We’ve had some spring showers during the last week, but while these light rains have been welcome news for our parks, lawns and gardens, New Yorkers shouldn’t be fooled. Our city is still in the middle of the worst drought it has experienced in a decade. Six months of unusually dry weather have left the upstate reservoirs that supply New York City’s water only half full at a time of year when they are normally close to 90 per cent of capacity. Unfortunately, it’s unlikely that we’ll get enough rainfall Ro fill those reservoirs before the heavy summertime demand for water begins.
There’s nothing we can do to make it rain, but there’s plenty we can do to conserve water, and fix the leaks and drips that waste our most precious resource. Six weeks ago, I issued a Drought Warning for the city and New Yorkers have responded. We have cut our consumption of water by an average of 30 million gallons per day. That’s a great start, but until the reservoirs begin to fill up again, we’ll all have to keep doing our part to help save water.
The New York City Department of Environmental Protection has some very practical suggestions to make it simple for New Yorkers to do an even better job of water conservation. Let’s be alert to water leaks in the streets, in our homes and in our places of work. It is important to always report open fire hydrants and other street leaks of water to the DEP, which has set up a 24-hour help hotline expressly for this purpose at DEP-HELP.
An open fire hydrant can waste one million gallons of drinking water per day and reduce potentially life-saving water pressure to fight fires. Preventing water waste is essential to our conservation efforts, but we must also fix leaking faucets in our homes, offices and factories.
While it may seem that a drippy faucet cannot be compared to an open fire hydrant, even a slow leak at your kitchen sink can waste up to a thousand gallons of water a week.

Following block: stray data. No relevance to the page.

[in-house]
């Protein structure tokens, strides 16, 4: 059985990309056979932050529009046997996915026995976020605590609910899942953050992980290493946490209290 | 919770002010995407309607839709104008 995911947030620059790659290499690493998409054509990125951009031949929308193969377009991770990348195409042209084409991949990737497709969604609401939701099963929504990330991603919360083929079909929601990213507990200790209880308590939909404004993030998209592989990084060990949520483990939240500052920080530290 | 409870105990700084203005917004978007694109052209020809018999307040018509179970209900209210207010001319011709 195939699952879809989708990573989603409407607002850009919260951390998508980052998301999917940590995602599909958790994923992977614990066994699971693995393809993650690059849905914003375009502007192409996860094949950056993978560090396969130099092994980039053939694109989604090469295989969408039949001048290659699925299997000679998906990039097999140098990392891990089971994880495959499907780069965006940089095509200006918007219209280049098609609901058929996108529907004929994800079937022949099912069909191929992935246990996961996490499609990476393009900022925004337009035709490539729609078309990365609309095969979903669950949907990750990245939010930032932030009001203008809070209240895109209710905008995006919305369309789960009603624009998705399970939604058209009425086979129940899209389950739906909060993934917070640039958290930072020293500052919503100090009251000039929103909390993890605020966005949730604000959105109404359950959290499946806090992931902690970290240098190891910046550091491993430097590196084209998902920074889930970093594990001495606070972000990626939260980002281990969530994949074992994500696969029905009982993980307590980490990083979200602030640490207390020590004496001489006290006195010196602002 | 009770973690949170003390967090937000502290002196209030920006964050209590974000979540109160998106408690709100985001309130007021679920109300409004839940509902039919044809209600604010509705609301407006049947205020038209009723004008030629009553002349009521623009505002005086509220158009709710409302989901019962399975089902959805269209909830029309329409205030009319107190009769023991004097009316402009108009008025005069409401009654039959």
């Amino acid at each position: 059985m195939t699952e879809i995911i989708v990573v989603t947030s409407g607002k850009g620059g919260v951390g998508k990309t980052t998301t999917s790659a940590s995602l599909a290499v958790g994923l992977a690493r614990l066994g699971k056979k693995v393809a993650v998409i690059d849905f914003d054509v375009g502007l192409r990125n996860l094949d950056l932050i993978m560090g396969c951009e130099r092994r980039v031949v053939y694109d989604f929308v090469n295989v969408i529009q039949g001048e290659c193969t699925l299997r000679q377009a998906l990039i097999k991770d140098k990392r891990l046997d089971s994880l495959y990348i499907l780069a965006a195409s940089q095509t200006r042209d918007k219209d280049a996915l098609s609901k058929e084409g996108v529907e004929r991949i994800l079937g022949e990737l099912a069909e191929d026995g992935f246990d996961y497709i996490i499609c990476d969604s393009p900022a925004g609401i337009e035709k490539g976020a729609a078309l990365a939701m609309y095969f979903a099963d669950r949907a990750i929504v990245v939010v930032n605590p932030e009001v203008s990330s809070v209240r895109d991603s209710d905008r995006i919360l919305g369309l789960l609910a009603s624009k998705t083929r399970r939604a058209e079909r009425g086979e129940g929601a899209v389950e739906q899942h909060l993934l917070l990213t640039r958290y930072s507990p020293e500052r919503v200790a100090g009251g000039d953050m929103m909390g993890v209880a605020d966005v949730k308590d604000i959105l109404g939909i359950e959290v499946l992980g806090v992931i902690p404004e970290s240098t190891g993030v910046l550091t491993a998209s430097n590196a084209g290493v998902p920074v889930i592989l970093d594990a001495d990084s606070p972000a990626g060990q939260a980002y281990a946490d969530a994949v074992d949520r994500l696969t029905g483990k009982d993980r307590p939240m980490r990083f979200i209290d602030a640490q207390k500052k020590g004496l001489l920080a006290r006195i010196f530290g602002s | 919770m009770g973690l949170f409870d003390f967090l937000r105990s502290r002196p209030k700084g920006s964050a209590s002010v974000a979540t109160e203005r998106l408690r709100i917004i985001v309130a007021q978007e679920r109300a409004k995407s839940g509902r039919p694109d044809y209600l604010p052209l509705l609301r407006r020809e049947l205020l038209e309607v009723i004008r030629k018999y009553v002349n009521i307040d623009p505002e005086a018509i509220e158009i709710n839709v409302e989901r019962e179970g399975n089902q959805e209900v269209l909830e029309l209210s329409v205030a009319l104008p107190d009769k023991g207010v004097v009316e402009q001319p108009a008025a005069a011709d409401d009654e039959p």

All of us should try to make smarter, more efficient, use of the water we consume in daily activities. Do not run the tap while shaving or brushing your teeth, take shorter showers and fill the bathtub only halfway.
New Yorkers should also only run dishwashers and washing machines when they are full, and use short wash cycles if they are available. Also, don’t use the toilet as a wastebasket; every unnecessary toilet flush can waste up to five gallons of water.
Residents and business owners should always sweep driveways and sidewalks clean rather than hose them down. Additional tips for saving water can be found on DEP’s Web site at: www.nyc.gov/dep.
It’s a good time to invest in water-saving showerheads, toilets and faucets. Such devices will not only cut down on your water use; they will also significantly cut your water bills. The DEP offers free on-site surveys for businesses and homeowners that want to further cut their water usage. If you would like to arrange for a survey, call the same 24-hour hotline: DEP-HELP.
New Yorkers enjoy one of the world’s best water supply systems. It provides nearly 1.2 billion gallons of water a day to 9 million people in and around New York City. Our supply of water is pure, reliable and, generally speaking, extremely plentiful. However, in the current conditions, it would be enormously irresponsible, and potentially dangerous, to take our water for granted. Please begin taking your own steps to help New York City’s water conservation efforts today.